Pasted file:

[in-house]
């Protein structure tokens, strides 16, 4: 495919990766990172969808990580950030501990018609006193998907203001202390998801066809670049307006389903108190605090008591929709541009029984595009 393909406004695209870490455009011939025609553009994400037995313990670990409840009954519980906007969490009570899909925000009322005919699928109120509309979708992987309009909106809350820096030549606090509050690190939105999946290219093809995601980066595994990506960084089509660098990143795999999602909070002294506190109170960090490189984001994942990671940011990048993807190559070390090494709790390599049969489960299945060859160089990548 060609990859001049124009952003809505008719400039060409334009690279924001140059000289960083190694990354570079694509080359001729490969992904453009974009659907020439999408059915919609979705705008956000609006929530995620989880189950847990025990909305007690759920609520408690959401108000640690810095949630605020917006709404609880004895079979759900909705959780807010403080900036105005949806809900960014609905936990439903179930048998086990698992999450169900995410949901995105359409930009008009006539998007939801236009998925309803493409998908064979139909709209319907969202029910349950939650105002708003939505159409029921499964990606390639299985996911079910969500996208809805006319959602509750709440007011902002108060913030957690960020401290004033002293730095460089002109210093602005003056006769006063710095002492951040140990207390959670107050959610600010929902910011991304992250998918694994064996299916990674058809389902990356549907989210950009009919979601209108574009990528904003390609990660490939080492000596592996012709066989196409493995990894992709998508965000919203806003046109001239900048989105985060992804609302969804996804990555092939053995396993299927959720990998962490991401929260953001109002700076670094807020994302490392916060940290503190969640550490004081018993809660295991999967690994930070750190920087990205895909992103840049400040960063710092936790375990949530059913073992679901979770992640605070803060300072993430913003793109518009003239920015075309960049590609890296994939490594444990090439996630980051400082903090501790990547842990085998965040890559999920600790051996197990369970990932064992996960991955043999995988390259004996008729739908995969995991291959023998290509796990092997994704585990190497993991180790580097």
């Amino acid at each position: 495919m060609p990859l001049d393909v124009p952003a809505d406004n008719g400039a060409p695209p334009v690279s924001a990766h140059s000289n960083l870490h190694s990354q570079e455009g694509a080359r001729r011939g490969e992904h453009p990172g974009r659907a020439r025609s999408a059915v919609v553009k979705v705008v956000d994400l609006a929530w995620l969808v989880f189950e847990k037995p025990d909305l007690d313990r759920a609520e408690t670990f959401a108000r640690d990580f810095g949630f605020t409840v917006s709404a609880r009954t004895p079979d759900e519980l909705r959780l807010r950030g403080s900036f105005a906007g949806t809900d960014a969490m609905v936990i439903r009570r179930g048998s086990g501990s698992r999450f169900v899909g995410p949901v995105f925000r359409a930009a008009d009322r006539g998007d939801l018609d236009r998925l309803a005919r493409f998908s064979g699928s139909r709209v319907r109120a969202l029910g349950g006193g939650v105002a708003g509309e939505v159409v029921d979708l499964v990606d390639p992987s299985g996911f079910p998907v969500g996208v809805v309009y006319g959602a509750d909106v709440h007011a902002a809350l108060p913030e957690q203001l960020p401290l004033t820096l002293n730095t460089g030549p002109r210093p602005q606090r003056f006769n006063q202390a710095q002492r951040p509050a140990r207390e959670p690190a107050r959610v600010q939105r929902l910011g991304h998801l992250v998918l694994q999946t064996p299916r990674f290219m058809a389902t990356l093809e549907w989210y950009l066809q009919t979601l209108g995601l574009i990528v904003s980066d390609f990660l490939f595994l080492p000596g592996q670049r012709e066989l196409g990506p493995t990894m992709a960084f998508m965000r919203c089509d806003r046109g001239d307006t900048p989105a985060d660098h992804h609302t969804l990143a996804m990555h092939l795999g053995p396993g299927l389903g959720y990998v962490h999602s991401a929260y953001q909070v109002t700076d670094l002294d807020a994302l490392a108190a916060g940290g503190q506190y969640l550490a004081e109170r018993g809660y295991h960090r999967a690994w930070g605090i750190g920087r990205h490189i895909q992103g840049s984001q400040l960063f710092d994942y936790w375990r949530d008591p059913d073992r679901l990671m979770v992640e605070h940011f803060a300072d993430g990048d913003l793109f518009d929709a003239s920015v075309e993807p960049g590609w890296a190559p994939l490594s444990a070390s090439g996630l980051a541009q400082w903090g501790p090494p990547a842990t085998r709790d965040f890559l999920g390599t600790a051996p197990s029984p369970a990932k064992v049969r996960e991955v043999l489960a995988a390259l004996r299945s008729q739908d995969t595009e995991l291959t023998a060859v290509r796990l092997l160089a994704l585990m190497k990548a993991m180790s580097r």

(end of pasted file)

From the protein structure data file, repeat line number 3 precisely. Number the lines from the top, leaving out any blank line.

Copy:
């Amino acid at each position: 495919m060609p990859l001049d393909v124009p952003a809505d406004n008719g400039a060409p695209p334009v690279s924001a990766h140059s000289n960083l870490h190694s990354q570079e455009g694509a080359r001729r011939g490969e992904h453009p990172g974009r659907a020439r025609s999408a059915v919609v553009k979705v705008v956000d994400l609006a929530w995620l969808v989880f189950e847990k037995p025990d909305l007690d313990r759920a609520e408690t670990f959401a108000r640690d990580f810095g949630f605020t409840v917006s709404a609880r009954t004895p079979d759900e519980l909705r959780l807010r950030g403080s900036f105005a906007g949806t809900d960014a969490m609905v936990i439903r009570r179930g048998s086990g501990s698992r999450f169900v899909g995410p949901v995105f925000r359409a930009a008009d009322r006539g998007d939801l018609d236009r998925l309803a005919r493409f998908s064979g699928s139909r709209v319907r109120a969202l029910g349950g006193g939650v105002a708003g509309e939505v159409v029921d979708l499964v990606d390639p992987s299985g996911f079910p998907v969500g996208v809805v309009y006319g959602a509750d909106v709440h007011a902002a809350l108060p913030e957690q203001l960020p401290l004033t820096l002293n730095t460089g030549p002109r210093p602005q606090r003056f006769n006063q202390a710095q002492r951040p509050a140990r207390e959670p690190a107050r959610v600010q939105r929902l910011g991304h998801l992250v998918l694994q999946t064996p299916r990674f290219m058809a389902t990356l093809e549907w989210y950009l066809q009919t979601l209108g995601l574009i990528v904003s980066d390609f990660l490939f595994l080492p000596g592996q670049r012709e066989l196409g990506p493995t990894m992709a960084f998508m965000r919203c089509d806003r046109g001239d307006t900048p989105a985060d660098h992804h609302t969804l990143a996804m990555h092939l795999g053995p396993g299927l389903g959720y990998v962490h999602s991401a929260y953001q909070v109002t700076d670094l002294d807020a994302l490392a108190a916060g940290g503190q506190y969640l550490a004081e109170r018993g809660y295991h960090r999967a690994w930070g605090i750190g920087r990205h490189i895909q992103g840049s984001q400040l960063f710092d994942y936790w375990r949530d008591p059913d073992r679901l990671m979770v992640e605070h940011f803060a300072d993430g990048d913003l793109f518009d929709a003239s920015v075309e993807p960049g590609w890296a190559p994939l490594s444990a070390s090439g996630l980051a541009q400082w903090g501790p090494p990547a842990t085998r709790d965040f890559l999920g390599t600790a051996p197990s029984p369970a990932k064992v049969r996960e991955v043999l489960a995988a390259l004996r299945s008729q739908d995969t595009e995991l291959t023998a060859v290509r796990l092997l160089a994704l585990m190497k990548a993991m180790s580097r």